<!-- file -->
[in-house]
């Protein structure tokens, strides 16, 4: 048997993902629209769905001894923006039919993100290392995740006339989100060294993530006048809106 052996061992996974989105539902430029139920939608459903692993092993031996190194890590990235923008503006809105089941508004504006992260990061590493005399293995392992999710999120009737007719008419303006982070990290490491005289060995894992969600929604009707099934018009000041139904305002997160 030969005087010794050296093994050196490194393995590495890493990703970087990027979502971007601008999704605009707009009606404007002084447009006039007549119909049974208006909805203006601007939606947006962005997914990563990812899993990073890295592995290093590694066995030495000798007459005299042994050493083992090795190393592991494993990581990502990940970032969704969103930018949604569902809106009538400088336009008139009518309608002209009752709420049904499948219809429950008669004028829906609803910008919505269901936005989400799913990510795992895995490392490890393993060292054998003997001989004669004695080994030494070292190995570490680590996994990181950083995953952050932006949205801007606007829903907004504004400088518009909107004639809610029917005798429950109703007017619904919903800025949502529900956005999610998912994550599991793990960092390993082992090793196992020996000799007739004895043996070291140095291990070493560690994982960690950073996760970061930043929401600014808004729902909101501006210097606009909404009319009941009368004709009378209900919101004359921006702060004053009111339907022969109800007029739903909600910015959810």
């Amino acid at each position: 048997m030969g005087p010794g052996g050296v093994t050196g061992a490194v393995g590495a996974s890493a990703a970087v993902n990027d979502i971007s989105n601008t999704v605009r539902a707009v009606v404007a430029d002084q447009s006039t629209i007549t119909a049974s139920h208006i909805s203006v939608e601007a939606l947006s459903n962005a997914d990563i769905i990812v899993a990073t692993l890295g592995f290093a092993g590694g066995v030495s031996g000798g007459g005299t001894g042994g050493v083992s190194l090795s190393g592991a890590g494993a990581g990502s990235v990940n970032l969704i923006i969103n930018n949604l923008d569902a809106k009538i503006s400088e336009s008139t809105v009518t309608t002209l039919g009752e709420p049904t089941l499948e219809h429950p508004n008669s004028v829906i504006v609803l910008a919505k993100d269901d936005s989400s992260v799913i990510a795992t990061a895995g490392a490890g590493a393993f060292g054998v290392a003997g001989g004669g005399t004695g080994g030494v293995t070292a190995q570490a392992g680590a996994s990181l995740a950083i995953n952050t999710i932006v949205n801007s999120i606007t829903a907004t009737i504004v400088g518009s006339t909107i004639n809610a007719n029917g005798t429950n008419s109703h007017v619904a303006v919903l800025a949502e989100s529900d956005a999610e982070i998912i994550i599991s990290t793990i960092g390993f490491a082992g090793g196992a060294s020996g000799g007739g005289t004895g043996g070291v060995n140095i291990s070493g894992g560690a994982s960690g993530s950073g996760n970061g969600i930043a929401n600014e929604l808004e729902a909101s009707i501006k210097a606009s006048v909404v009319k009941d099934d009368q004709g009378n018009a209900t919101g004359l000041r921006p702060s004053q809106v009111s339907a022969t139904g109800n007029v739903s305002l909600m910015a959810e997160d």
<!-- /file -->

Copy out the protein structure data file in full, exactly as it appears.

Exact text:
[in-house]
């Protein structure tokens, strides 16, 4: 048997993902629209769905001894923006039919993100290392995740006339989100060294993530006048809106 052996061992996974989105539902430029139920939608459903692993092993031996190194890590990235923008503006809105089941508004504006992260990061590493005399293995392992999710999120009737007719008419303006982070990290490491005289060995894992969600929604009707099934018009000041139904305002997160 030969005087010794050296093994050196490194393995590495890493990703970087990027979502971007601008999704605009707009009606404007002084447009006039007549119909049974208006909805203006601007939606947006962005997914990563990812899993990073890295592995290093590694066995030495000798007459005299042994050493083992090795190393592991494993990581990502990940970032969704969103930018949604569902809106009538400088336009008139009518309608002209009752709420049904499948219809429950008669004028829906609803910008919505269901936005989400799913990510795992895995490392490890393993060292054998003997001989004669004695080994030494070292190995570490680590996994990181950083995953952050932006949205801007606007829903907004504004400088518009909107004639809610029917005798429950109703007017619904919903800025949502529900956005999610998912994550599991793990960092390993082992090793196992020996000799007739004895043996070291140095291990070493560690994982960690950073996760970061930043929401600014808004729902909101501006210097606009909404009319009941009368004709009378209900919101004359921006702060004053009111339907022969109800007029739903909600910015959810």
């Amino acid at each position: 048997m030969g005087p010794g052996g050296v093994t050196g061992a490194v393995g590495a996974s890493a990703a970087v993902n990027d979502i971007s989105n601008t999704v605009r539902a707009v009606v404007a430029d002084q447009s006039t629209i007549t119909a049974s139920h208006i909805s203006v939608e601007a939606l947006s459903n962005a997914d990563i769905i990812v899993a990073t692993l890295g592995f290093a092993g590694g066995v030495s031996g000798g007459g005299t001894g042994g050493v083992s190194l090795s190393g592991a890590g494993a990581g990502s990235v990940n970032l969704i923006i969103n930018n949604l923008d569902a809106k009538i503006s400088e336009s008139t809105v009518t309608t002209l039919g009752e709420p049904t089941l499948e219809h429950p508004n008669s004028v829906i504006v609803l910008a919505k993100d269901d936005s989400s992260v799913i990510a795992t990061a895995g490392a490890g590493a393993f060292g054998v290392a003997g001989g004669g005399t004695g080994g030494v293995t070292a190995q570490a392992g680590a996994s990181l995740a950083i995953n952050t999710i932006v949205n801007s999120i606007t829903a907004t009737i504004v400088g518009s006339t909107i004639n809610a007719n029917g005798t429950n008419s109703h007017v619904a303006v919903l800025a949502e989100s529900d956005a999610e982070i998912i994550i599991s990290t793990i960092g390993f490491a082992g090793g196992a060294s020996g000799g007739g005289t004895g043996g070291v060995n140095i291990s070493g894992g560690a994982s960690g993530s950073g996760n970061g969600i930043a929401n600014e929604l808004e729902a909101s009707i501006k210097a606009s006048v909404v009319k009941d099934d009368q004709g009378n018009a209900t919101g004359l000041r921006p702060s004053q809106v009111s339907a022969t139904g109800n007029v739903s305002l909600m910015a959810e997160d």